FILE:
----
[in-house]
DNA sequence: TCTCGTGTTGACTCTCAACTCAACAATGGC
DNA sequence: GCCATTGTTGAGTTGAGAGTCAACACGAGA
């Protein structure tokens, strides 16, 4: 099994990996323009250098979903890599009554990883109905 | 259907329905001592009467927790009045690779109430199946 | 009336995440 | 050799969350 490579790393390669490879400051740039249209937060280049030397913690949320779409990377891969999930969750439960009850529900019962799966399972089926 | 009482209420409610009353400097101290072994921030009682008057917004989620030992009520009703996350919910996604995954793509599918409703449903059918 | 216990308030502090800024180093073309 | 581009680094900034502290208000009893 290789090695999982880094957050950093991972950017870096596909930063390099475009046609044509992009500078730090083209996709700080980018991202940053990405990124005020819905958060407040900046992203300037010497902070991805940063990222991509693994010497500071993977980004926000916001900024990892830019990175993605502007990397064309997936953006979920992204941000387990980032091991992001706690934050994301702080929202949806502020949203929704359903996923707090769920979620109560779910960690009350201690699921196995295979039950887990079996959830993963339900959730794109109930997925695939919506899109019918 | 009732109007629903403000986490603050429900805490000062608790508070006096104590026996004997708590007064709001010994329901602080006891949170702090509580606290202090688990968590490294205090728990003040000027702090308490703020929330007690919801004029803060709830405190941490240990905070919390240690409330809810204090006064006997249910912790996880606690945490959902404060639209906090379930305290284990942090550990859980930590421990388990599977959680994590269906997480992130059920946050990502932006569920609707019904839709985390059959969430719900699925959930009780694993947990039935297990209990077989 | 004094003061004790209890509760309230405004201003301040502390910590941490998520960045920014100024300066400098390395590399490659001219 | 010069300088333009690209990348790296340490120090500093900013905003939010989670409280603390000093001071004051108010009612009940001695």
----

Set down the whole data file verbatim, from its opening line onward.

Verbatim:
[in-house]
DNA sequence: TCTCGTGTTGACTCTCAACTCAACAATGGC
DNA sequence: GCCATTGTTGAGTTGAGAGTCAACACGAGA
């Protein structure tokens, strides 16, 4: 099994990996323009250098979903890599009554990883109905 | 259907329905001592009467927790009045690779109430199946 | 009336995440 | 050799969350 490579790393390669490879400051740039249209937060280049030397913690949320779409990377891969999930969750439960009850529900019962799966399972089926 | 009482209420409610009353400097101290072994921030009682008057917004989620030992009520009703996350919910996604995954793509599918409703449903059918 | 216990308030502090800024180093073309 | 581009680094900034502290208000009893 290789090695999982880094957050950093991972950017870096596909930063390099475009046609044509992009500078730090083209996709700080980018991202940053990405990124005020819905958060407040900046992203300037010497902070991805940063990222991509693994010497500071993977980004926000916001900024990892830019990175993605502007990397064309997936953006979920992204941000387990980032091991992001706690934050994301702080929202949806502020949203929704359903996923707090769920979620109560779910960690009350201690699921196995295979039950887990079996959830993963339900959730794109109930997925695939919506899109019918 | 009732109007629903403000986490603050429900805490000062608790508070006096104590026996004997708590007064709001010994329901602080006891949170702090509580606290202090688990968590490294205090728990003040000027702090308490703020929330007690919801004029803060709830405190941490240990905070919390240690409330809810204090006064006997249910912790996880606690945490959902404060639209906090379930305290284990942090550990859980930590421990388990599977959680994590269906997480992130059920946050990502932006569920609707019904839709985390059959969430719900699925959930009780694993947990039935297990209990077989 | 004094003061004790209890509760309230405004201003301040502390910590941490998520960045920014100024300066400098390395590399490659001219 | 010069300088333009690209990348790296340490120090500093900013905003939010989670409280603390000093001071004051108010009612009940001695």